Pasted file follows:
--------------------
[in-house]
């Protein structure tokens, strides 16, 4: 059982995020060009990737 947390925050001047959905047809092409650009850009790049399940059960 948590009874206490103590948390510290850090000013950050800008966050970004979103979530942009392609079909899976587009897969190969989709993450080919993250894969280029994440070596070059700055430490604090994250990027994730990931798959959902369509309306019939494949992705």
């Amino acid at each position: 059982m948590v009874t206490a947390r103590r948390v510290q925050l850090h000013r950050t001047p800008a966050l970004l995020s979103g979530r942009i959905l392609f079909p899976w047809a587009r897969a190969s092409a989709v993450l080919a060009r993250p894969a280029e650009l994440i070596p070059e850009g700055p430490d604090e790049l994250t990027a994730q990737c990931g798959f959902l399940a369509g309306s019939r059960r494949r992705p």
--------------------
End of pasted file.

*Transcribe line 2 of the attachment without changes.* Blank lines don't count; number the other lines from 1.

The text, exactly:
């Protein structure tokens, strides 16, 4: 059982995020060009990737 947390925050001047959905047809092409650009850009790049399940059960 948590009874206490103590948390510290850090000013950050800008966050970004979103979530942009392609079909899976587009897969190969989709993450080919993250894969280029994440070596070059700055430490604090994250990027994730990931798959959902369509309306019939494949992705």